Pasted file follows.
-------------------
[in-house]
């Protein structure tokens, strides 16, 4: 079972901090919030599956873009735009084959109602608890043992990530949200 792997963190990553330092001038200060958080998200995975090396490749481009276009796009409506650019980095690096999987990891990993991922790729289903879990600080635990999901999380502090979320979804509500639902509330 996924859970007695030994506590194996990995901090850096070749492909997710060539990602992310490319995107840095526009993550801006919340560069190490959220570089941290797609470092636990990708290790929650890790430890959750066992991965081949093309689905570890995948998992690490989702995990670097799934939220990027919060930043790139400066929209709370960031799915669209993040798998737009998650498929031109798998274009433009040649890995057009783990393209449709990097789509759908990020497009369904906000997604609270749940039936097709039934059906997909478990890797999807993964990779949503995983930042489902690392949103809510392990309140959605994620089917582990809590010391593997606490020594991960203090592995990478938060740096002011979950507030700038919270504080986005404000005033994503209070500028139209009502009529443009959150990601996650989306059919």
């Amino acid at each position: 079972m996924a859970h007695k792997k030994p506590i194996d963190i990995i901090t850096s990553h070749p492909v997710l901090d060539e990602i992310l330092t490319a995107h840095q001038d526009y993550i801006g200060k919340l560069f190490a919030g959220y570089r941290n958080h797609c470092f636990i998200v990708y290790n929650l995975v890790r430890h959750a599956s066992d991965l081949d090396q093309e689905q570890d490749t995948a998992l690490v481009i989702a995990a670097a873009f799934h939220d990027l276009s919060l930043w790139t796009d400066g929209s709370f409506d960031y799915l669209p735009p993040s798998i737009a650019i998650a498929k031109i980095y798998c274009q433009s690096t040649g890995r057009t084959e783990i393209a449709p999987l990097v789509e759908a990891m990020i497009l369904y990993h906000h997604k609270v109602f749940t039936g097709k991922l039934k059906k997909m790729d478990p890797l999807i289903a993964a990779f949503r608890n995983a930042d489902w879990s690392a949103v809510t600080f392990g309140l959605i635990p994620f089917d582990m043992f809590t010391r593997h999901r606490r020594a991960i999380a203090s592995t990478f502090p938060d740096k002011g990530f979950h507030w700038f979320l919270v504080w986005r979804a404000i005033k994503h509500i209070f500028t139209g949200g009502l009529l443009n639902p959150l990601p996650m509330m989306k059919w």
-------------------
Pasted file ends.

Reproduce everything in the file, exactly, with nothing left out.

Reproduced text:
[in-house]
């Protein structure tokens, strides 16, 4: 079972901090919030599956873009735009084959109602608890043992990530949200 792997963190990553330092001038200060958080998200995975090396490749481009276009796009409506650019980095690096999987990891990993991922790729289903879990600080635990999901999380502090979320979804509500639902509330 996924859970007695030994506590194996990995901090850096070749492909997710060539990602992310490319995107840095526009993550801006919340560069190490959220570089941290797609470092636990990708290790929650890790430890959750066992991965081949093309689905570890995948998992690490989702995990670097799934939220990027919060930043790139400066929209709370960031799915669209993040798998737009998650498929031109798998274009433009040649890995057009783990393209449709990097789509759908990020497009369904906000997604609270749940039936097709039934059906997909478990890797999807993964990779949503995983930042489902690392949103809510392990309140959605994620089917582990809590010391593997606490020594991960203090592995990478938060740096002011979950507030700038919270504080986005404000005033994503209070500028139209009502009529443009959150990601996650989306059919």
């Amino acid at each position: 079972m996924a859970h007695k792997k030994p506590i194996d963190i990995i901090t850096s990553h070749p492909v997710l901090d060539e990602i992310l330092t490319a995107h840095q001038d526009y993550i801006g200060k919340l560069f190490a919030g959220y570089r941290n958080h797609c470092f636990i998200v990708y290790n929650l995975v890790r430890h959750a599956s066992d991965l081949d090396q093309e689905q570890d490749t995948a998992l690490v481009i989702a995990a670097a873009f799934h939220d990027l276009s919060l930043w790139t796009d400066g929209s709370f409506d960031y799915l669209p735009p993040s798998i737009a650019i998650a498929k031109i980095y798998c274009q433009s690096t040649g890995r057009t084959e783990i393209a449709p999987l990097v789509e759908a990891m990020i497009l369904y990993h906000h997604k609270v109602f749940t039936g097709k991922l039934k059906k997909m790729d478990p890797l999807i289903a993964a990779f949503r608890n995983a930042d489902w879990s690392a949103v809510t600080f392990g309140l959605i635990p994620f089917d582990m043992f809590t010391r593997h999901r606490r020594a991960i999380a203090s592995t990478f502090p938060d740096k002011g990530f979950h507030w700038f979320l919270v504080w986005r979804a404000i005033k994503h509500i209070f500028t139209g949200g009502l009529l443009n639902p959150l990601p996650m509330m989306k059919w």